About ten o'clock in the evening of April 14th, when Seward's sick-room had been put in order for the night, an unknown man rang the door-bell and told the servant that he brought a message from the physician. As there was nothing suspicious about him, he was allowed to pass up-stairs; but at Seward's door he was refused admission by Frederick W. Seward. The stranger tried in vain to fire his revolver, and then savagely beat the Assistant Secretary over the head with it, until the weapon broke. Then bursting open the door, he rushed at the Secretary, striking furious blows at his head and throat with a bowie-knife, until Seward rolled from the other side of the bed to the floor. The male nurse, who tried to protect the Secretary, received some bad cuts, and so did Augustus Seward, who undertook to expel the assassin. As the assailant was leaving he wounded a fifth man, and then rode off on the horse he had left near the front door. Seward's throat had been "cut on both sides, his right cheek nearly severed from his face." Probably it was the iron frame on his jaw that turned a blow that might have caused instant death. As it was, the chances seemed to be that either the wounds or the terrible shock would be fatal.' The life of the Assistant Secretary was despaired of, for his skull was badly fractured in two places. At nearly the precise moment of
1 For a full account of Seward's accident and attempted assassination, and of the fate of Powell, alias Payne, see 3 Seward, 270 ff., and 10 Nicolay and Hay, 303 ff.
the assault upon Seward, Lincoln was shot while at Ford's theatre, and he died early the following morning.
As far back as June, 1862, John Bigelow had written to Seward from Paris about a rumored plot to assassinate the President and some of his Cabinet. In a letter of July 15, 1862, Seward replied as follows:
"There is no doubt that from a period anterior to the breaking out of the insurrection, plots and conspiracies for purposes of assassination have been frequently formed and organized. And it is not unlikely that such an one as has been reported to you is now in agitation among the insurgents. If it be so it need furnish no ground for anxiety. Assassination is not an American practice or habit, and one so vicious and desperate cannot be engrafted into our political system.
"This conviction of mine has steadily gained strength since the Civil War began. Every day's experience confirms it. The President, during the heated season, occupies a country-house near the Soldiers' Home, two or three miles from the city. He goes to and comes from that place on horseback, night and morning, unguarded. I go there unattended at all hours, by daylight and by moonlight, by starlight and without any light.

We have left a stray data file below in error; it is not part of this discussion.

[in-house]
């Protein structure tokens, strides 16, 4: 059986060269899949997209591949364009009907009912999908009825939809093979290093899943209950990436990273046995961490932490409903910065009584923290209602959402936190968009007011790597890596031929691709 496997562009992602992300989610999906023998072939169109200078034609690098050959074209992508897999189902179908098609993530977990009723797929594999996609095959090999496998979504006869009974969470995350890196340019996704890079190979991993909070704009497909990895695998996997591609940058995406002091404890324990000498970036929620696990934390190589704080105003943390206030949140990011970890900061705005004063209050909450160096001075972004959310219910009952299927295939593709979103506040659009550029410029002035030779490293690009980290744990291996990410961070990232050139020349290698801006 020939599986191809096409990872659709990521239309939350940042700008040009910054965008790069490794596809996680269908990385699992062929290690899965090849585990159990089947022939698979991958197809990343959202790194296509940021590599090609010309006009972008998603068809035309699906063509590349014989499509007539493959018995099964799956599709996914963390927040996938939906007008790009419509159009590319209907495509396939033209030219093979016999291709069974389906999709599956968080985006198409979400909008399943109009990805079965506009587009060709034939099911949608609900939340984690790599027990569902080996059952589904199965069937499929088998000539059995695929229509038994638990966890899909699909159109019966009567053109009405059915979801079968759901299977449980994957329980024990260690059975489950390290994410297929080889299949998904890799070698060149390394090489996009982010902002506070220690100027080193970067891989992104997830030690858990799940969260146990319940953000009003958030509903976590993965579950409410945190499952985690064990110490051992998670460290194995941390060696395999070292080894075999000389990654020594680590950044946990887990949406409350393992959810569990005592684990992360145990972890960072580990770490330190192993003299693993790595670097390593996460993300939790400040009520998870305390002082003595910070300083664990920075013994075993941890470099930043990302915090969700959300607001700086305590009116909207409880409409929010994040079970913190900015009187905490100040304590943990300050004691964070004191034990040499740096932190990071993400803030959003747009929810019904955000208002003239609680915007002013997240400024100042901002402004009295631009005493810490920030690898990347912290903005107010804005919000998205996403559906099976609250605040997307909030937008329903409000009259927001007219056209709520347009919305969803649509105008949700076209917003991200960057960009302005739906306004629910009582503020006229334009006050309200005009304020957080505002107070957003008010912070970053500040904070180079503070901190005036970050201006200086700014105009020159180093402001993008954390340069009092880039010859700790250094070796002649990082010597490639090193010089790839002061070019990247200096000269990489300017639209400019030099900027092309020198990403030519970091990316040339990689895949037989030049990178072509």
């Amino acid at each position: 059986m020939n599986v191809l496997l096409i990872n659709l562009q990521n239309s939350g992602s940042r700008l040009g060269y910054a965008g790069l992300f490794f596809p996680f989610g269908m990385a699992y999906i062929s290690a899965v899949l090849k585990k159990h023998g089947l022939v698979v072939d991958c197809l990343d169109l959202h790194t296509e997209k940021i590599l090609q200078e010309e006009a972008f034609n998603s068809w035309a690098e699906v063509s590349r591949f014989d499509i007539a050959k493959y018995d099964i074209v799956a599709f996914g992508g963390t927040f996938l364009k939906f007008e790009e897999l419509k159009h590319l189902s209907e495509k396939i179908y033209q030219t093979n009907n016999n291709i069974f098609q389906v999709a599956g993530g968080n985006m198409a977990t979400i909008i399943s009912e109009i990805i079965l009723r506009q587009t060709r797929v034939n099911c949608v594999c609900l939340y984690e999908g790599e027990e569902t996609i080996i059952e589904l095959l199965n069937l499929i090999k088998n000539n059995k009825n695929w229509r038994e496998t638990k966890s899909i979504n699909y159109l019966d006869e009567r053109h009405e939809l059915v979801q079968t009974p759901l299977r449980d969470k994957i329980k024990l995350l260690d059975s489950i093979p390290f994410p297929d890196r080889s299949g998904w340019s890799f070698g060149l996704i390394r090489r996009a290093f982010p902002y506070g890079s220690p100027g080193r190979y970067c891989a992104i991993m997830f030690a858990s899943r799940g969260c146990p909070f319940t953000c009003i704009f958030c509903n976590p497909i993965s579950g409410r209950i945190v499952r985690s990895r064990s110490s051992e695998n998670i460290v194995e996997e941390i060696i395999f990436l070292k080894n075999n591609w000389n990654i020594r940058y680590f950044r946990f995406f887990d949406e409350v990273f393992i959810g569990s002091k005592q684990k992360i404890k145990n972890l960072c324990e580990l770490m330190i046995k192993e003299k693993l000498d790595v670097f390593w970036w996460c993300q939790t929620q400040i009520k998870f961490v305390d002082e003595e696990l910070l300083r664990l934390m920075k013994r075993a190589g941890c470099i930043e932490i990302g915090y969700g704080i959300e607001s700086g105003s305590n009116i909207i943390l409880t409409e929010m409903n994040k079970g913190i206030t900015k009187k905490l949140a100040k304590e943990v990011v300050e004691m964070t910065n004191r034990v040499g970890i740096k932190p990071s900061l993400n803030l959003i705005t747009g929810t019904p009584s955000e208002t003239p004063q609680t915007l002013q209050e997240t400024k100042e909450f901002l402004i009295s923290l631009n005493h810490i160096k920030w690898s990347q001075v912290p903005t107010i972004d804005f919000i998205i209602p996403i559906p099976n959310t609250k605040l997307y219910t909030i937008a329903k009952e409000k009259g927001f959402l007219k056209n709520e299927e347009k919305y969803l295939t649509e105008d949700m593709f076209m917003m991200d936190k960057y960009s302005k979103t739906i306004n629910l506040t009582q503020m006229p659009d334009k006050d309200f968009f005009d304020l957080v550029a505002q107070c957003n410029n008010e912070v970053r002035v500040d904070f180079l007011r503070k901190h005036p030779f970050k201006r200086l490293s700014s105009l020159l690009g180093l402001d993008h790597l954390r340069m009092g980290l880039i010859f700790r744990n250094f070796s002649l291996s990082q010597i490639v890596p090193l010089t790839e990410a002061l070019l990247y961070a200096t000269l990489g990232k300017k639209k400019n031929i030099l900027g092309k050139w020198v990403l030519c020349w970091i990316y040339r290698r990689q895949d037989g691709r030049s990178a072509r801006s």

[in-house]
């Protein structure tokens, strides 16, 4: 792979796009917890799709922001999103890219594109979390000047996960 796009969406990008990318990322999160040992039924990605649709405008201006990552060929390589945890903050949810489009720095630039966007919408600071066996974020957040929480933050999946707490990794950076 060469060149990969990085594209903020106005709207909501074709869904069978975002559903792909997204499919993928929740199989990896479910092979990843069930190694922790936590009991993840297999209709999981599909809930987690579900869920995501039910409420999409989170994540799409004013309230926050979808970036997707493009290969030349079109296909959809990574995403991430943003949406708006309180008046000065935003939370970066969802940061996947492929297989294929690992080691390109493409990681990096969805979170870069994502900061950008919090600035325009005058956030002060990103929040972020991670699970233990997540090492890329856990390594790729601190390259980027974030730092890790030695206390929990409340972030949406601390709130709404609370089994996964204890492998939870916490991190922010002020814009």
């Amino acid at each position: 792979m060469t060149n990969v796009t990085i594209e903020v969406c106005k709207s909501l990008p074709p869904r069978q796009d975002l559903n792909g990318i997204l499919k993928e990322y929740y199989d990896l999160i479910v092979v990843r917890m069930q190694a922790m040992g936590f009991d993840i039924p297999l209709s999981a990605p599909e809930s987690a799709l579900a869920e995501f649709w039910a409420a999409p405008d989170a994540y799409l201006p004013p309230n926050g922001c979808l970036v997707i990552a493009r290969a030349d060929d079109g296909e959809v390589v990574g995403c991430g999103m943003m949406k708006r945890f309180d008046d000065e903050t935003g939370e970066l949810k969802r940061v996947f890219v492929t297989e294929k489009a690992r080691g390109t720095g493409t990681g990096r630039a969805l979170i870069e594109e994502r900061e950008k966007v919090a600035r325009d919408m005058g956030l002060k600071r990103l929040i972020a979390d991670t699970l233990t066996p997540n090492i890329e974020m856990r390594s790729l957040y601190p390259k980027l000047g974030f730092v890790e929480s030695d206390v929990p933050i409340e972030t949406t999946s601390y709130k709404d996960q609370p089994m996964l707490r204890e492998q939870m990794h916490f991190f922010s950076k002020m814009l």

Seward had a philosophical theory for everything he wished to believe. But, alas! the unexpected happened. Fortunately, the five men wounded at his house re
1 Bigelow MSS.
SEWARD'S ATTITUDE TOWARD FRENCH INTERVENTION IN
SEWARD'S treatment of Napoleon's attempt to overthrow a republican form of government in Mexico and to place in its stead an imperial throne with an Austrian prince was his most perfect achievement in diplomacy. No other question in his department was for a long time so puzzling, so changing, so dangerous, or so misjudged by the people and the public men of the United States. No mere accident, no circumstance, no fortune, good or ill, could have given Seward success; one or all of these might have helped, but a genius for diplomacy was necessary.
Ever since the Spanish yoke had been thrown off, in 1821, Mexico had been subject to revolution and counterrevolution, generally led by some chief of either the Liberal or the Clerical party. In forty years there had been nearly forty revolutions and over seventy different supreme executives. Government was hardly more than a name. Assaults and murders were frequent in the capital, guerilla warfare was common in the provinces, and banditti infested the highways. Even the British legation had been robbed of about six hundred thousand dollars in coin. So insufferable had become the outrages upon foreigners that the French and the English Ministers loudly protested; and President Buchanan, in his last annual message, recommended intervention on the part of the United States to obtain indemnity. In 1861 the